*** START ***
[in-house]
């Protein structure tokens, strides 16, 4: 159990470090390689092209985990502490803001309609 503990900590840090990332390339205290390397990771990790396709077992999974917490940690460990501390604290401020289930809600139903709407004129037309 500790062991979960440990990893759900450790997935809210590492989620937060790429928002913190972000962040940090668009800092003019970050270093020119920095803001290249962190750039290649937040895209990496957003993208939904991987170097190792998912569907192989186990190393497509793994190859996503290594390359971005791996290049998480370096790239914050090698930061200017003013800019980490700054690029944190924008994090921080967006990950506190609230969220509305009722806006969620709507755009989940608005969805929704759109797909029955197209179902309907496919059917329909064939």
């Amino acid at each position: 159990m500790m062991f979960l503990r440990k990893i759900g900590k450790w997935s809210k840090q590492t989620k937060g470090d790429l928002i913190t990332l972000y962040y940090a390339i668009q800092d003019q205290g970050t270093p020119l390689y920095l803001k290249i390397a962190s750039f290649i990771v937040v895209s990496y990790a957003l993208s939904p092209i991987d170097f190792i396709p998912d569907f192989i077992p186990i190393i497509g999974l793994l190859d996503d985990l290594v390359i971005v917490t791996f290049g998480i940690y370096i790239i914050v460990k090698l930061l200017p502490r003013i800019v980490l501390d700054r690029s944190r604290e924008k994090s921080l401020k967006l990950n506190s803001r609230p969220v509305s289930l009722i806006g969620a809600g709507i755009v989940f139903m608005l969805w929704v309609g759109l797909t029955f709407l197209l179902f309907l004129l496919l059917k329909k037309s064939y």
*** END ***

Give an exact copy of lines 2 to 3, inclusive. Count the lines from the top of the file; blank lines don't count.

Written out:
């Protein structure tokens, strides 16, 4: 159990470090390689092209985990502490803001309609 503990900590840090990332390339205290390397990771990790396709077992999974917490940690460990501390604290401020289930809600139903709407004129037309 500790062991979960440990990893759900450790997935809210590492989620937060790429928002913190972000962040940090668009800092003019970050270093020119920095803001290249962190750039290649937040895209990496957003993208939904991987170097190792998912569907192989186990190393497509793994190859996503290594390359971005791996290049998480370096790239914050090698930061200017003013800019980490700054690029944190924008994090921080967006990950506190609230969220509305009722806006969620709507755009989940608005969805929704759109797909029955197209179902309907496919059917329909064939």
């Amino acid at each position: 159990m500790m062991f979960l503990r440990k990893i759900g900590k450790w997935s809210k840090q590492t989620k937060g470090d790429l928002i913190t990332l972000y962040y940090a390339i668009q800092d003019q205290g970050t270093p020119l390689y920095l803001k290249i390397a962190s750039f290649i990771v937040v895209s990496y990790a957003l993208s939904p092209i991987d170097f190792i396709p998912d569907f192989i077992p186990i190393i497509g999974l793994l190859d996503d985990l290594v390359i971005v917490t791996f290049g998480i940690y370096i790239i914050v460990k090698l930061l200017p502490r003013i800019v980490l501390d700054r690029s944190r604290e924008k994090s921080l401020k967006l990950n506190s803001r609230p969220v509305s289930l009722i806006g969620a809600g709507i755009v989940f139903m608005l969805w929704v309609g759109l797909t029955f709407l197209l179902f309907l004129l496919l059917k329909k037309s064939y």